Withdrawal – Part 4: Unpacking the Experience

Hello again, everyone!

First off, I’d like to wish a very belated happy New Year to all my readers. It’s hard to believe I haven’t written a post on here since May 2018. Last year proved to be a long and difficult series of months, but I’m happy to say I’m in a much better place now at the end of January 2019 than I was at the same time last year.

As I mentioned in the previous post in this series, I was hospitalized for a week at the beginning of February 2018 for a full manic episode, complete with psychosis and all that that entails. Following that, I made a number of posts on here, some of which I have since taken down, since I was still decidedly manic while writing them and now either no longer agree with that I wrote, or they simply no longer make sense to me now that I’m stable again. To be honest, it’s taken a full year to begin fully coming to grips with everything that happened. The idea of blogging about any of it before now was something I just couldn’t face. However I’ve been feeling increasingly prompted lately to start writing on here again. So to start, I will finish of this Withdrawal series with two final posts.

Despite what happened last year, I am indeed completely off all psychiatric medications and have been since December 2017 (setting aside the very small dose of antipsychotic medication I took while in hospital). And believe it or not, I’m actually doing much better now than I was back when I was on medications, though I believe this is largely due to the special supplements I began taking in April last year and have remained on since. I will explain about them in depth in my next post.  I detailed my reasons for deciding to ween off my prescription medications back in the first post in this series. In this post I will give you all a summary of how that process went, and the biggest pitfall I fell into.

As I touched on in Part 2 of this series, coming off my antidepressant medication Bupropion (aka Wellbutrin) actually proved to be much easier than coming off my mood stabilizer Lamotrogine (aka Lamictal). The withdrawal from antidepressants resulted in some mild-to-moderate depression symptoms and fatigue, however I went slowly, breaking the pills into smaller and smaller pieces. From April 2016 to August 2016 I weened myself down from 150mg daily, to nothing, dropping by 25mg increments every few weeks. I took a break from pill withdrawal for a little while before attempting to withdraw from Lamictal, since it’s better not to come off multiple medications within a short period if you can avoid it. I didn’t keep as close a record of my Lamictal withdrawal, since it took most of a year (I was on 250mg daily, if I remember correctly). Each drop in that particular medication caused anxiety, disorientation and mixed-episode symptoms that were mild-to-moderate, so I had to move slowly with it. And when I finally came off the last of it on December 17, 2017, I hit a major pitfall.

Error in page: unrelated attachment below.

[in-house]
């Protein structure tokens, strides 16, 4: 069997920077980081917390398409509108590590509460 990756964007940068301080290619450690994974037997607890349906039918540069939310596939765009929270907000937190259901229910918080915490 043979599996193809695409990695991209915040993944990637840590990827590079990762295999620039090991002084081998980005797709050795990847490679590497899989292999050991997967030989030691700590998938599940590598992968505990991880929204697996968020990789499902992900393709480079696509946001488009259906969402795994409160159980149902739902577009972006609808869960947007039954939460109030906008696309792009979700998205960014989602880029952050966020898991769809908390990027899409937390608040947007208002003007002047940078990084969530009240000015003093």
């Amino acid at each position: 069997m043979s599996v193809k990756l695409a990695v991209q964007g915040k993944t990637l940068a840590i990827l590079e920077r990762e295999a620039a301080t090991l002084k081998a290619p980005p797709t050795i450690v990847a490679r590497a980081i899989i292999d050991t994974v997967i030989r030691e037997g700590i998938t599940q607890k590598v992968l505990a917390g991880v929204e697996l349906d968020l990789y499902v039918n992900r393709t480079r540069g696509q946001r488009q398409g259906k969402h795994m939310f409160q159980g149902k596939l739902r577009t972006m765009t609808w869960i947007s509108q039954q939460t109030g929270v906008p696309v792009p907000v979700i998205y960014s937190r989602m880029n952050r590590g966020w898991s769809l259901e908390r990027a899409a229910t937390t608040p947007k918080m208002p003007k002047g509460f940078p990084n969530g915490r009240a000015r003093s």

Early on in December I could feel the very first inklings of hypoIMG_2584mania tickling the edges of my consciousness–more energy, increased cheerfulness and optimism, much stronger creative drive, etc. However I continued to taper anyway and ignored the symptoms, assuming they would go away. What I should have done, was stopped tapering for a while until I was past the Christmas season (always a troubling time for me when it comes to my disorder). But I didn’t. And I mistakenly believed that because I had tapered off the medication so slowly, I wouldn’t have any sort of relapse upon completely coming off of it. It wasn’t until later that I discovered that it’s common to relapse with a manic episode upon reaching a completely med-free state even if you taper off slowly. In my ignorance of this fact, I slipped into a state of denial over what was happening.

Generally I am quite self-aware with my episodes, but with this particular one, I lost all personal insight. As the hypomania began to escalate to full out mania in late January 2018, grandiosity and delusions took over and I became convinced that I wasn’t bipolar, that I had been misdiagnosed all along, and that I was just entering a new state of consciousness, a heightened level of existence (very similar to some of the delusional beliefs I experienced back in my first manic episode). I was in complete denial that I was manic, so I flat out refused to take any of my antipsychotic medication, Zyprexa. No one could convince me to. I actually had someone slip some of it into my drink at one point, unbeknownst to me, but I quickly discovered it and became utterly incensed and even harder to reason with thereafter.